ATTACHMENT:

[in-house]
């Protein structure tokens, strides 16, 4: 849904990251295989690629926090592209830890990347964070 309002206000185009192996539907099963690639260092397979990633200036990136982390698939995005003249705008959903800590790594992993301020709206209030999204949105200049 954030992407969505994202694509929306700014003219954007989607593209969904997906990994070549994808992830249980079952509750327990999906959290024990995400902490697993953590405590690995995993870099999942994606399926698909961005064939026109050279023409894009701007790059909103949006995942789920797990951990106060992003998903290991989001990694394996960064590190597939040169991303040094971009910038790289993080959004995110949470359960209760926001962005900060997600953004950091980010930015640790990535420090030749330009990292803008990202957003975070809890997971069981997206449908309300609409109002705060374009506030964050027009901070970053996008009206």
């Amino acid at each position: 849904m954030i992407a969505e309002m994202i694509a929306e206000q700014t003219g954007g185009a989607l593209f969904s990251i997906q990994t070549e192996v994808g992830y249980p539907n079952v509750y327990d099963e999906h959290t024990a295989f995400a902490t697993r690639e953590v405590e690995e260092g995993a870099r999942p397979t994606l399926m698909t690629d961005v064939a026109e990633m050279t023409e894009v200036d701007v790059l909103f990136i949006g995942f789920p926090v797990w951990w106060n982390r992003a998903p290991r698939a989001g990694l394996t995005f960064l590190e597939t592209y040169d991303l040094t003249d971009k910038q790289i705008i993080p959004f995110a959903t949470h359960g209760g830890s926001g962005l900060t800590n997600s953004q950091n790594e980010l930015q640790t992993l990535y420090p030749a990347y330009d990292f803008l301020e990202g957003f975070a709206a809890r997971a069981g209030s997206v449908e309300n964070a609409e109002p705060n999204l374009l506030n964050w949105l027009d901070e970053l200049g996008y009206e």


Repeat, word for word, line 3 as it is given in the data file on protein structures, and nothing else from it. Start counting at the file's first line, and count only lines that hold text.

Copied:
């Amino acid at each position: 849904m954030i992407a969505e309002m994202i694509a929306e206000q700014t003219g954007g185009a989607l593209f969904s990251i997906q990994t070549e192996v994808g992830y249980p539907n079952v509750y327990d099963e999906h959290t024990a295989f995400a902490t697993r690639e953590v405590e690995e260092g995993a870099r999942p397979t994606l399926m698909t690629d961005v064939a026109e990633m050279t023409e894009v200036d701007v790059l909103f990136i949006g995942f789920p926090v797990w951990w106060n982390r992003a998903p290991r698939a989001g990694l394996t995005f960064l590190e597939t592209y040169d991303l040094t003249d971009k910038q790289i705008i993080p959004f995110a959903t949470h359960g209760g830890s926001g962005l900060t800590n997600s953004q950091n790594e980010l930015q640790t992993l990535y420090p030749a990347y330009d990292f803008l301020e990202g957003f975070a709206a809890r997971a069981g209030s997206v449908e309300n964070a609409e109002p705060n999204l374009l506030n964050w949105l027009d901070e970053l200049g996008y009206e």